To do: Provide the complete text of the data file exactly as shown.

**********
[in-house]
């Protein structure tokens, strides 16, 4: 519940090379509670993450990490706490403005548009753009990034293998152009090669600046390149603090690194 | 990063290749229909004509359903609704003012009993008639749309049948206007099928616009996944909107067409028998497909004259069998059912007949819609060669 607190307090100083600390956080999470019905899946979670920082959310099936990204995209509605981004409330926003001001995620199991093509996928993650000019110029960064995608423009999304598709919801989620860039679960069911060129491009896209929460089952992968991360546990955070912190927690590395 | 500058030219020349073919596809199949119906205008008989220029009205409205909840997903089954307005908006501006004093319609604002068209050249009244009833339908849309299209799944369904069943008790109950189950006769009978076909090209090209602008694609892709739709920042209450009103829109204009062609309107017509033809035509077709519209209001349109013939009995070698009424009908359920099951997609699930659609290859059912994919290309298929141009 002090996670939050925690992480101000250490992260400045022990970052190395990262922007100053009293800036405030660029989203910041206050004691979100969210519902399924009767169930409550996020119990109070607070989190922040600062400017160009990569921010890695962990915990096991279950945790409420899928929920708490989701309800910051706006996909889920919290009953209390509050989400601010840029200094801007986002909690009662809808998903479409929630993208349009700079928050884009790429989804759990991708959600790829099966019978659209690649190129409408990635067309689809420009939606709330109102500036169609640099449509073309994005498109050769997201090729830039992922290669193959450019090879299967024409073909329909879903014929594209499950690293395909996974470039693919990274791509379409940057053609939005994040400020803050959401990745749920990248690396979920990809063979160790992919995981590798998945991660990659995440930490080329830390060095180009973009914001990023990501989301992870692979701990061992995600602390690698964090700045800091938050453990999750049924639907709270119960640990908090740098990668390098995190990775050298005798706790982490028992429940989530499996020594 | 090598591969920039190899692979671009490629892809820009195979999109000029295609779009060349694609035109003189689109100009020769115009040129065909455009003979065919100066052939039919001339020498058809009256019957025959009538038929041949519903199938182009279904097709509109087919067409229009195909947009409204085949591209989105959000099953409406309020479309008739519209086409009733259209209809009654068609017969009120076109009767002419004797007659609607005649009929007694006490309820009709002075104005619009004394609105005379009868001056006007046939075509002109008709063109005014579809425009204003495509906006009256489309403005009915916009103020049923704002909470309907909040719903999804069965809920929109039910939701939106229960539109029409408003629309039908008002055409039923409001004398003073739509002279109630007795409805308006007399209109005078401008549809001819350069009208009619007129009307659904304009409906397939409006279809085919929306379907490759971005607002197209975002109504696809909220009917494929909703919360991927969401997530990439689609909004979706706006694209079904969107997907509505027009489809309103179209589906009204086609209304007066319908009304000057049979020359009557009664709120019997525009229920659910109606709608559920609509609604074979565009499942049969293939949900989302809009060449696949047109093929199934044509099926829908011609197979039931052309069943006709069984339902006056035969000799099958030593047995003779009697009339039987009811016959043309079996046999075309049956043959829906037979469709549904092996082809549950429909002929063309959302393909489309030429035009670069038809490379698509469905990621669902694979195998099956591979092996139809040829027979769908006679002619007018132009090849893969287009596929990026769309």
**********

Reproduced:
[in-house]
């Protein structure tokens, strides 16, 4: 519940090379509670993450990490706490403005548009753009990034293998152009090669600046390149603090690194 | 990063290749229909004509359903609704003012009993008639749309049948206007099928616009996944909107067409028998497909004259069998059912007949819609060669 607190307090100083600390956080999470019905899946979670920082959310099936990204995209509605981004409330926003001001995620199991093509996928993650000019110029960064995608423009999304598709919801989620860039679960069911060129491009896209929460089952992968991360546990955070912190927690590395 | 500058030219020349073919596809199949119906205008008989220029009205409205909840997903089954307005908006501006004093319609604002068209050249009244009833339908849309299209799944369904069943008790109950189950006769009978076909090209090209602008694609892709739709920042209450009103829109204009062609309107017509033809035509077709519209209001349109013939009995070698009424009908359920099951997609699930659609290859059912994919290309298929141009 002090996670939050925690992480101000250490992260400045022990970052190395990262922007100053009293800036405030660029989203910041206050004691979100969210519902399924009767169930409550996020119990109070607070989190922040600062400017160009990569921010890695962990915990096991279950945790409420899928929920708490989701309800910051706006996909889920919290009953209390509050989400601010840029200094801007986002909690009662809808998903479409929630993208349009700079928050884009790429989804759990991708959600790829099966019978659209690649190129409408990635067309689809420009939606709330109102500036169609640099449509073309994005498109050769997201090729830039992922290669193959450019090879299967024409073909329909879903014929594209499950690293395909996974470039693919990274791509379409940057053609939005994040400020803050959401990745749920990248690396979920990809063979160790992919995981590798998945991660990659995440930490080329830390060095180009973009914001990023990501989301992870692979701990061992995600602390690698964090700045800091938050453990999750049924639907709270119960640990908090740098990668390098995190990775050298005798706790982490028992429940989530499996020594 | 090598591969920039190899692979671009490629892809820009195979999109000029295609779009060349694609035109003189689109100009020769115009040129065909455009003979065919100066052939039919001339020498058809009256019957025959009538038929041949519903199938182009279904097709509109087919067409229009195909947009409204085949591209989105959000099953409406309020479309008739519209086409009733259209209809009654068609017969009120076109009767002419004797007659609607005649009929007694006490309820009709002075104005619009004394609105005379009868001056006007046939075509002109008709063109005014579809425009204003495509906006009256489309403005009915916009103020049923704002909470309907909040719903999804069965809920929109039910939701939106229960539109029409408003629309039908008002055409039923409001004398003073739509002279109630007795409805308006007399209109005078401008549809001819350069009208009619007129009307659904304009409906397939409006279809085919929306379907490759971005607002197209975002109504696809909220009917494929909703919360991927969401997530990439689609909004979706706006694209079904969107997907509505027009489809309103179209589906009204086609209304007066319908009304000057049979020359009557009664709120019997525009229920659910109606709608559920609509609604074979565009499942049969293939949900989302809009060449696949047109093929199934044509099926829908011609197979039931052309069943006709069984339902006056035969000799099958030593047995003779009697009339039987009811016959043309079996046999075309049956043959829906037979469709549904092996082809549950429909002929063309959302393909489309030429035009670069038809490379698509469905990621669902694979195998099956591979092996139809040829027979769908006679002619007018132009090849893969287009596929990026769309």